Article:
On Fuerteventura, you won’t find and old city, but they do also have an Old Town: Betancuria. This island is mostly for beach-goers, but for those who need a break from leisure (who are these people?), there’s this landmark town that was founded in 1404. A short stroll through this faith-forward heritage site offers a peek at the importance of religion back in the days of its founding.
The Canary Islands are well documented as a beach destination for savvy Europeans, magical with its thrilling landscapes of dramatic mountains and rainbow waters. As a matter of fact, its reputation as a seaside retreat stems all the way back to the 19th century, when its soothing climate and environs-“Change of Air,” as it was prescribed—became famous as cures for all manner of chronic ailments, from “melancholia” to gout, to peaceful way to battle the horrors of consumption.
Today, the R&R is promises is of a far more lighthearted nature, and is just as effective for restoring our “humours” or sense thereof. With eight islands surrounded by the purest of blue whale blues, you needn’t step far to find your remedy.
On Tenerife island, all the touristic hubs are on the south side, beneath Teide National Park, the most visited park in all of Europe and the highest peak on that continent, too. In fact, most of the calmer beaches lie to that direction on most of the islands, including Gran Canaria. But trace an outline around the islands as the dolphins, orcas, and whales just off the coast do, and you’ll find yourself enchanted by quiet pockets of peace, on dark volcanic sand, light golden granules, wild adventurous waves, small coves, and natural ponds and pools that promise salt water without the current.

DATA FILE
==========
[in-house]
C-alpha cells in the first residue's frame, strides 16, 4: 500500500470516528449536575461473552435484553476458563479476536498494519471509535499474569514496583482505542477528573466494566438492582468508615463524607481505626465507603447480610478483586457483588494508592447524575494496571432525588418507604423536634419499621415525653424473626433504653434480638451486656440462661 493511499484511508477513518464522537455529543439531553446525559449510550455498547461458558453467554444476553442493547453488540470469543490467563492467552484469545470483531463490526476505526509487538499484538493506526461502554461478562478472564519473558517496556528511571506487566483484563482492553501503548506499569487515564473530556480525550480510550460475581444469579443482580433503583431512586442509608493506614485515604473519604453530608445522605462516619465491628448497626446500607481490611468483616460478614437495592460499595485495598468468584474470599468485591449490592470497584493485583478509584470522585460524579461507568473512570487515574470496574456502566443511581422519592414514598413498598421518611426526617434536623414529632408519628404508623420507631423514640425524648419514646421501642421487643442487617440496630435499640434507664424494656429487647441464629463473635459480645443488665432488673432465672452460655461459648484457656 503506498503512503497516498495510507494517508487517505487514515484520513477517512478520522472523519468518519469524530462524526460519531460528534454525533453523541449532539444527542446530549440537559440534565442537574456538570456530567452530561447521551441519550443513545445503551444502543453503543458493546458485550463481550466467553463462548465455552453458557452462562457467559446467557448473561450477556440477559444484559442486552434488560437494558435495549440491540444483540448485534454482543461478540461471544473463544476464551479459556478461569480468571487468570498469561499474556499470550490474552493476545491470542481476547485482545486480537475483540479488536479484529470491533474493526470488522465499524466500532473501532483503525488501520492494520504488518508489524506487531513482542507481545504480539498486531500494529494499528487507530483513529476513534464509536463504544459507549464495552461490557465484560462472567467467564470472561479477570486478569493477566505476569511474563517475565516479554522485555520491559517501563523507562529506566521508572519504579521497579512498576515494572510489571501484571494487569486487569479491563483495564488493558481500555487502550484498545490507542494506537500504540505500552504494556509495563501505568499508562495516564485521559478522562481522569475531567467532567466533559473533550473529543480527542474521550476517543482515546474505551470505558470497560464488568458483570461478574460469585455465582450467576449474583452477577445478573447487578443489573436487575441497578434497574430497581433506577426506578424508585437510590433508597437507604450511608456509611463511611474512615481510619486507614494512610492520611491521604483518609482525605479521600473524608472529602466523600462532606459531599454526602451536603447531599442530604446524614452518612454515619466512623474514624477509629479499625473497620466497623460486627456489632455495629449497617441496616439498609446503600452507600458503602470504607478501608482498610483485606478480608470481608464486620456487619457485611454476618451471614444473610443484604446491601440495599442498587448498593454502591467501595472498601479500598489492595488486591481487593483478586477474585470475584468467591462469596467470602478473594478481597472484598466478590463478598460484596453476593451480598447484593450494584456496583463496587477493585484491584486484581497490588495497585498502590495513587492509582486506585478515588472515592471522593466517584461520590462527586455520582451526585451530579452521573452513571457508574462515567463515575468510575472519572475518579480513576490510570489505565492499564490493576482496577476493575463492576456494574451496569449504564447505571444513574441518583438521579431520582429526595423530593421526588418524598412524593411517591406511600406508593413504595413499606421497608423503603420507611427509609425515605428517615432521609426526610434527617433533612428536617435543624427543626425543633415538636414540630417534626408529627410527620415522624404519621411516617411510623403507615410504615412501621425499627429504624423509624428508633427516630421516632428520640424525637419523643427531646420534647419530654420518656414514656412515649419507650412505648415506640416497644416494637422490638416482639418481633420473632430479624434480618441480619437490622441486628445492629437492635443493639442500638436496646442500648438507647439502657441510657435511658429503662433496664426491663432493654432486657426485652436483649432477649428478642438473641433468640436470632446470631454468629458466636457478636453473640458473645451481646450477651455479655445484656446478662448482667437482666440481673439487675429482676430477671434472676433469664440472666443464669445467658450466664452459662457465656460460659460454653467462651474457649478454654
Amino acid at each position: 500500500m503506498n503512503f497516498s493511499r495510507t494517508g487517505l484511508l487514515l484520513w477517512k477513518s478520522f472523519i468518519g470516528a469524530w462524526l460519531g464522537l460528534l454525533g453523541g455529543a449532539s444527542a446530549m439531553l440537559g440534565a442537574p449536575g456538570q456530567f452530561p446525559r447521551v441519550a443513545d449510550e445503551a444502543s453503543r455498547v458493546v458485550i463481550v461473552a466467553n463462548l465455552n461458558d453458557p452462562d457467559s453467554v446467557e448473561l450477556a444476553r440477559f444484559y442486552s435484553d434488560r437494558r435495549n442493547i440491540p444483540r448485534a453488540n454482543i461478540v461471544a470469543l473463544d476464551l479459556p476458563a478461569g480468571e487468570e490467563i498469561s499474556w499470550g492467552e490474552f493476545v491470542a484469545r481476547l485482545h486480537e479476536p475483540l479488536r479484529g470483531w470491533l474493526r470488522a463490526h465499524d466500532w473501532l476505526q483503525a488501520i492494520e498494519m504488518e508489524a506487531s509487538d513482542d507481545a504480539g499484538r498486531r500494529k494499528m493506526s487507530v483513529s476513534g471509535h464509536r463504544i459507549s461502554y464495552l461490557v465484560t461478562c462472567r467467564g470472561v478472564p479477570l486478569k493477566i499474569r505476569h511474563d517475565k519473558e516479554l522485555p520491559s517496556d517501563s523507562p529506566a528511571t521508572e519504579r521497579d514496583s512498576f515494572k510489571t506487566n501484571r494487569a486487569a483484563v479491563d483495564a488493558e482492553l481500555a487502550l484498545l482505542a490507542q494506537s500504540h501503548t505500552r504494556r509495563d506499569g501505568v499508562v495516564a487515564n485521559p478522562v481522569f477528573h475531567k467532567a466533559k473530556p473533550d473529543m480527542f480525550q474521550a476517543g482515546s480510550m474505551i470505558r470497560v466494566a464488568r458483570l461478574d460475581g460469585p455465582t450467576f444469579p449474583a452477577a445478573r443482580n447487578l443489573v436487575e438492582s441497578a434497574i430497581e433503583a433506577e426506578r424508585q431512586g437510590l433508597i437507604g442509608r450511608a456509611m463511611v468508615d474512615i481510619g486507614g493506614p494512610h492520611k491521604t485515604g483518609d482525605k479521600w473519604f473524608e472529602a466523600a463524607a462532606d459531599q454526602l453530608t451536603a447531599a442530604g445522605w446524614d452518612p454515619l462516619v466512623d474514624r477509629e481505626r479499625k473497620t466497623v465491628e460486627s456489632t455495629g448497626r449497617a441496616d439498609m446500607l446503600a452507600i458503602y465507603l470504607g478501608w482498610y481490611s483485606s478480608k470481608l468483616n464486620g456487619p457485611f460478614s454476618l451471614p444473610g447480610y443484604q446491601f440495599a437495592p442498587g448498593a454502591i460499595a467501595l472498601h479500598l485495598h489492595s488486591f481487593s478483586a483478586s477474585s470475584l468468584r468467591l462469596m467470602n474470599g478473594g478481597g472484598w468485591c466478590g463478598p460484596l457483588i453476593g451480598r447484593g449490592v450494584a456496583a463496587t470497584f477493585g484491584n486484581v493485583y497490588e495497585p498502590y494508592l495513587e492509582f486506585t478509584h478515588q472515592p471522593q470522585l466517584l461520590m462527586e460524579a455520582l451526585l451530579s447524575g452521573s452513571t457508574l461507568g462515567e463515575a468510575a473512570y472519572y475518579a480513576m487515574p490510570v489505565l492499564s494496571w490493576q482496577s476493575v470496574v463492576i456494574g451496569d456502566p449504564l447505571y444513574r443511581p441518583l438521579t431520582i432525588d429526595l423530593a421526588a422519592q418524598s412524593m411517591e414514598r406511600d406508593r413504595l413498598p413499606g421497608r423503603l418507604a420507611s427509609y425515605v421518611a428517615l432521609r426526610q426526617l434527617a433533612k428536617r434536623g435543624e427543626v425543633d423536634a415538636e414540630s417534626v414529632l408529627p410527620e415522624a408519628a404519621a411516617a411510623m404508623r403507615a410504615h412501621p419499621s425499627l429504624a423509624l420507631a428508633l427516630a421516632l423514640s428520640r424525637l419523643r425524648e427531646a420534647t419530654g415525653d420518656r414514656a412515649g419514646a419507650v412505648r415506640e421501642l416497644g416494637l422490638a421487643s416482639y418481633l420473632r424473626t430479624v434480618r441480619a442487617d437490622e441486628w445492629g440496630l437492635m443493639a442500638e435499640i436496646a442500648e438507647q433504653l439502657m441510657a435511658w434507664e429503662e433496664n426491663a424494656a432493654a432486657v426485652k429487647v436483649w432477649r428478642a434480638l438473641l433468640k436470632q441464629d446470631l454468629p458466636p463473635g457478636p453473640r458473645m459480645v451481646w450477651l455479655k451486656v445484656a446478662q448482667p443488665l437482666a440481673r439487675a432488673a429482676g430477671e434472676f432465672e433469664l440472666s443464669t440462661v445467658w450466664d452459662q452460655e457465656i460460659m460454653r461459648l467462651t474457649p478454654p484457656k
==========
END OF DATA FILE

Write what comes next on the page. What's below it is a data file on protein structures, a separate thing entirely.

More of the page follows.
La Palma is better known for hiking in its lush greenery as a Biosphere Reserve and certified Starlight Reserve status, best experienced at Roque de los Muchachos Astrophysical Observatory. In fact, it was the first Starlight Reserve in the entire world! However, that doesn’t mean it lacks the earthen charms of the other islands. Along with beaches that range from family-friendly to those with strong currents, there are also interesting natural pools in volcanic rocks, like Charco Azul and La Fajana.
For something totally different, head to The Different Island, Lanzarote. In fact, it’s often compared to Mars, thanks to a raw and otherworldly landscape. The geography is made up of lava fields, volcanic rocks, black and red earth, and deep blue seas; its alien-ness is further emphasized by the novelty of silence. A truly peaceful place for centering, balancing, and reconnecting with oneself, this biosphere reserve island offers touristic beachfront resorts, rural villages with villas and boutique hotels, and volcanoes galore to explore. For waterfronts, don’t miss pristine Papagayo Beach, one of the most popular beaches on Lanzarote on the calm south side, whose white sands, circular shell shape, and perfectly still emerald green waters lull you into lost hours on its white sands.
From here, you can also day trip to La Graciosa, “A Little Treasure” for even more remote unwinding. It’s another beachy island and so small that it has no paved roads at all. However, that shouldn’t stop you from renting a bike as so many others do, to explore every beach. No cars are allowed, but bicycle rentals and four walking trails are plenty.